• Research: Though you may have built similar apps or platforms for other clients, it’s important to take the time to understand what the client is looking for in their software, and how it solves their challenges, pain points, and helps them reach their business goals.
  • Assemble Team: Once the scope is approved, you can assemble your team and decide who does what and by when. If there is a shortage of resources or a talent gap, then this phase should include recruiting and onboarding additional resources.
  • Kick Off: This step transitions the project from requirements gathering to execution. The purpose of this meeting is to serve as a “jumping off” point where all project team members know what they need to do and by when to do it.

Stage 2: Project Design

This stage puts the outputs and exit criteria from the first stage into an actionable project plan, such as procedures, tools and techniques, deadlines, and end goals for each stage.

When it comes to our retail project, below is how this stage unfolds.

  • Itemize Tasks: Create a work breakdown structure (WBS), which is essentially a list of everything that needs to be produced and delivered, according to the master timeline.
  • Create Schedule: Assigning deadlines will make tasks actionable to project team members and also help the project manager understand how long specific tasks will take, when the next phase can begin, and how everything rolls up to the master timeline.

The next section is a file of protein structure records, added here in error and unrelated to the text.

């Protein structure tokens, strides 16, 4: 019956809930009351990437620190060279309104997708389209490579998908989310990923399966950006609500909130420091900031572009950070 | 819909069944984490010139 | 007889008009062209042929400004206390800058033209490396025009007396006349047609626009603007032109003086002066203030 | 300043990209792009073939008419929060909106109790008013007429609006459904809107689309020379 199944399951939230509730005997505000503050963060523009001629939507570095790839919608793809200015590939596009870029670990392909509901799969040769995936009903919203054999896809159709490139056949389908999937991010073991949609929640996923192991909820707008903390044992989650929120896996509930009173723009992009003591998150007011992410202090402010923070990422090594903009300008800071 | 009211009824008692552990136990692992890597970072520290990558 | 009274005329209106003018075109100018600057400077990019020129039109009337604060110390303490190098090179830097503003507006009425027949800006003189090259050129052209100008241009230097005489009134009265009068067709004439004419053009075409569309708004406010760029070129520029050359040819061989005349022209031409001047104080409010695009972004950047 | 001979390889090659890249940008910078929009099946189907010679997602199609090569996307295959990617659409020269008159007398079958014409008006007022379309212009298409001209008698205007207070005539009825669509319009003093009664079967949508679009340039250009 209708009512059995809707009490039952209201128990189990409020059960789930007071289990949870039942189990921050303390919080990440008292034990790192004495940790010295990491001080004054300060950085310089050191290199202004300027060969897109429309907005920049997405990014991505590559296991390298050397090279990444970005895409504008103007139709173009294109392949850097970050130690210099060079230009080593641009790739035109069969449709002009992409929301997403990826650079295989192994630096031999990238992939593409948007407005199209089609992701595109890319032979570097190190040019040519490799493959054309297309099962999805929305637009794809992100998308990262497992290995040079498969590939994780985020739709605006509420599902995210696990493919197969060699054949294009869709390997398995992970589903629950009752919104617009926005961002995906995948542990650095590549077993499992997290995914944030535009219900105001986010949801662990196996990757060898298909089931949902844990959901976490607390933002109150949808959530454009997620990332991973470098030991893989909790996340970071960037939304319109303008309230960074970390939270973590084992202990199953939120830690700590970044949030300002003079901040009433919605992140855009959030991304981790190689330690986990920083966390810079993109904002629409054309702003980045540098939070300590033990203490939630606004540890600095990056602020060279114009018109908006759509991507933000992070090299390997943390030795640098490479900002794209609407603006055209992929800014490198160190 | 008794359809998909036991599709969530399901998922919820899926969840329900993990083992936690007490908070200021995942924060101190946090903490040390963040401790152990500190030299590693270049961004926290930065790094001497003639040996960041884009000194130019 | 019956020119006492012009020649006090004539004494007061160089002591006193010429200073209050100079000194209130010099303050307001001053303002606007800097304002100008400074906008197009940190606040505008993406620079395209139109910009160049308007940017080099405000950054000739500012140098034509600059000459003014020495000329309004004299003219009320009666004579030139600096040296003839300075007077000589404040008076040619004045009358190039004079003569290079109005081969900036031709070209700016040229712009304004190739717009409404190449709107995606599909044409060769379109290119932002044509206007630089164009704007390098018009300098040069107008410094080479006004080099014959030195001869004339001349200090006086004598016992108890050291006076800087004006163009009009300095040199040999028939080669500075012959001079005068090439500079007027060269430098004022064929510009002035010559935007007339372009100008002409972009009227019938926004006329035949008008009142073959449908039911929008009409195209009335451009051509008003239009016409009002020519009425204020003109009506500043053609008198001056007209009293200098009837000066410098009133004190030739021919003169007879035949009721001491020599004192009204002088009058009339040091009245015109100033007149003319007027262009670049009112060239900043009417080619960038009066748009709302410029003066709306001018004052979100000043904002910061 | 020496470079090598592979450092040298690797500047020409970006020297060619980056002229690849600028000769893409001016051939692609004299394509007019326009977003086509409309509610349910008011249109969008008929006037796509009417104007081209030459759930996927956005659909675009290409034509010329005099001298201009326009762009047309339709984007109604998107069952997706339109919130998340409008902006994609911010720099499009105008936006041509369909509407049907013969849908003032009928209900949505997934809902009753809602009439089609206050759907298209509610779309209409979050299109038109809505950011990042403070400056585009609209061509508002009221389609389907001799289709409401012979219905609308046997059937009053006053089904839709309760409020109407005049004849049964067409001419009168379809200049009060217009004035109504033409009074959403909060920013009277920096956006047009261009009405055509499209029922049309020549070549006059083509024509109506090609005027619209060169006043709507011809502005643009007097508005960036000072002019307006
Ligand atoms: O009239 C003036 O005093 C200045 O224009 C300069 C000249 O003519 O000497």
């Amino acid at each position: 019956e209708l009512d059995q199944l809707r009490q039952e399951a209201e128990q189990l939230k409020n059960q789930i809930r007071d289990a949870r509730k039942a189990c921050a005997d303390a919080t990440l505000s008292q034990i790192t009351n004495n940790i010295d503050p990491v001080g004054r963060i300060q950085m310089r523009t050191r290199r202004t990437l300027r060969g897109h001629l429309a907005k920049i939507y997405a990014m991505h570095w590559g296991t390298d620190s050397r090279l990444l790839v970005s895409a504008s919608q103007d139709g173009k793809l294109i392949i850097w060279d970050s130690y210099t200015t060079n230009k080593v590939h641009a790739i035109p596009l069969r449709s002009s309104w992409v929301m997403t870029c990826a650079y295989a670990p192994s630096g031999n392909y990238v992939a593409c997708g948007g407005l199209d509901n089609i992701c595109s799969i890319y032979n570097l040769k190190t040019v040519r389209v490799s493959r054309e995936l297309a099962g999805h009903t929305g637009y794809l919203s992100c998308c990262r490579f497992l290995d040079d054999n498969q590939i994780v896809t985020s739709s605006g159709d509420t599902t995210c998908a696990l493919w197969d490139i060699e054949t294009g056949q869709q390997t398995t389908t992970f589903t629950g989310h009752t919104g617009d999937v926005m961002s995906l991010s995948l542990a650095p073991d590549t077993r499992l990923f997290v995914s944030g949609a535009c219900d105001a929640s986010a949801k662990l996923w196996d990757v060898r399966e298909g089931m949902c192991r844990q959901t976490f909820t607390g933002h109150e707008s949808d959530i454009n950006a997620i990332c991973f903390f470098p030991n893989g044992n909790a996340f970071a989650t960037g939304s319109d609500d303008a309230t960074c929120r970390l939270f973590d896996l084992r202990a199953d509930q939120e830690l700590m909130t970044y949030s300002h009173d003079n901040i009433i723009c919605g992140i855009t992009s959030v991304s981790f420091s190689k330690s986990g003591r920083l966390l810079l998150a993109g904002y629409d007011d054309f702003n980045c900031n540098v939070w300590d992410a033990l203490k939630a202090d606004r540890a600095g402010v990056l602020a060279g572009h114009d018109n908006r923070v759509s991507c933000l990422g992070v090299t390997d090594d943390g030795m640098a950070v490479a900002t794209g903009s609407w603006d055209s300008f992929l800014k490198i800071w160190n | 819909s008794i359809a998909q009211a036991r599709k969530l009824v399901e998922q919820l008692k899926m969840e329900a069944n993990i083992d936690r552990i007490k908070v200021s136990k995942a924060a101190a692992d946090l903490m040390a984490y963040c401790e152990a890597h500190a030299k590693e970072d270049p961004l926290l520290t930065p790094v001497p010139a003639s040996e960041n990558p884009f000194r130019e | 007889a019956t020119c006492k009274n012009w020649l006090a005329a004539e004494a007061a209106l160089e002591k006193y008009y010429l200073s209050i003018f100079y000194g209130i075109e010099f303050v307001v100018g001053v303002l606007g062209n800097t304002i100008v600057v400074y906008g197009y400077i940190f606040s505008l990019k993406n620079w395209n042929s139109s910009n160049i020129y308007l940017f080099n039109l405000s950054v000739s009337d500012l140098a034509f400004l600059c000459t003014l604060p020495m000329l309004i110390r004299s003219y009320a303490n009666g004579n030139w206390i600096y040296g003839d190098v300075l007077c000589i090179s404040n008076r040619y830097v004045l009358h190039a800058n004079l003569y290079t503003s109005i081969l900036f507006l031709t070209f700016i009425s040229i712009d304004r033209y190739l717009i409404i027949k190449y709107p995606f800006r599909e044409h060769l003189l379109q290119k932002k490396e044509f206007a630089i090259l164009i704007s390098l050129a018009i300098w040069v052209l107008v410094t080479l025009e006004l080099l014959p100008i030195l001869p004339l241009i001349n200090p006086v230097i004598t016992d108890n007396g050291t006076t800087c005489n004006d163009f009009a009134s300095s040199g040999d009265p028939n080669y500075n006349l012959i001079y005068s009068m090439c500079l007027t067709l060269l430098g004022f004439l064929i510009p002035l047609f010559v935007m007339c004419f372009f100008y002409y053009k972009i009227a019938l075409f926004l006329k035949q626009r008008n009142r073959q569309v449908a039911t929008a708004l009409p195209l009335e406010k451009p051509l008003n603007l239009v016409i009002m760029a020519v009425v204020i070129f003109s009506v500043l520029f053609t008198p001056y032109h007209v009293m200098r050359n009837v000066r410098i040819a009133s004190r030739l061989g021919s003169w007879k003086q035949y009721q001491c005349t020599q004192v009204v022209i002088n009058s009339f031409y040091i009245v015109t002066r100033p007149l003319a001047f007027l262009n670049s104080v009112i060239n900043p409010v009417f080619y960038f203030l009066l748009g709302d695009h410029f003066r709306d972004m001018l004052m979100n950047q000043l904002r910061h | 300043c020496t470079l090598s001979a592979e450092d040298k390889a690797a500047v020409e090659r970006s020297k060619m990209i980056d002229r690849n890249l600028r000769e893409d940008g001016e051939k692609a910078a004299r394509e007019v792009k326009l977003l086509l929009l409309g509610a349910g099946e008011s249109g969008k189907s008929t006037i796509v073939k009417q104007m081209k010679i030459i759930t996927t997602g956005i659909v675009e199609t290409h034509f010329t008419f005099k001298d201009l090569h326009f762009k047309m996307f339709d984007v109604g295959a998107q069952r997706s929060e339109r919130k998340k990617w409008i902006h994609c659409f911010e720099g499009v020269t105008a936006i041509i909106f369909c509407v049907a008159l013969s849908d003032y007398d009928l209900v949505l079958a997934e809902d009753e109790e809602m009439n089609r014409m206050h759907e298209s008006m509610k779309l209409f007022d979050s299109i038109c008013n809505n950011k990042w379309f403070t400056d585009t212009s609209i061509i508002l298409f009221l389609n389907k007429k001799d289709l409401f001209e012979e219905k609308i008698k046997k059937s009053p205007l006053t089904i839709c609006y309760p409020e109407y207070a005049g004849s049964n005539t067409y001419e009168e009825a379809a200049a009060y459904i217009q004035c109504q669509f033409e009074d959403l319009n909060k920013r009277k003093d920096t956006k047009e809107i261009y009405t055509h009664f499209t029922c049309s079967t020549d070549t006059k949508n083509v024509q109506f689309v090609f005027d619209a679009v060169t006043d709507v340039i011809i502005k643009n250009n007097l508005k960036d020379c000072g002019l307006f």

Stage 3: Implementation

This stage is the execution stage and where the work happens and when core development milestones are met. This phase might also include internal and external stakeholder review sessions to ensure the product or project is meeting requirements and quality parameters.

Here is where the team begins building the actual platform for the client.

  • Assign Team Tasks: This step involves assigning tasks to team members.
  • Monitor & Track: Depending on what part of the platform is being worked on, the team leader or project manager should be overseeing the work to ensure it is meeting requirements, adhering to quality standards, and will be completed on time.
  • Report to Stakeholders: It’s important to keep stakeholders updated on project progress along the way. This can be done via weekly status reports, meetings and phone calls, or a timeline or dashboard.

Stage 4: Testing and Verification

With a bunch of moving components throughout the project lifecycle, this testing and verification stage verifies that the product, feature, or project meets requirements, quality objectives, and customer or stakeholder expectations.

To help QA personnel with this stage, it’s important to create a test plan, identify acceptance (or pass/fail) criteria, or even a QA checklist for engineers to follow. Several rounds of testing might be required to ensure a project is ready for release or delivery.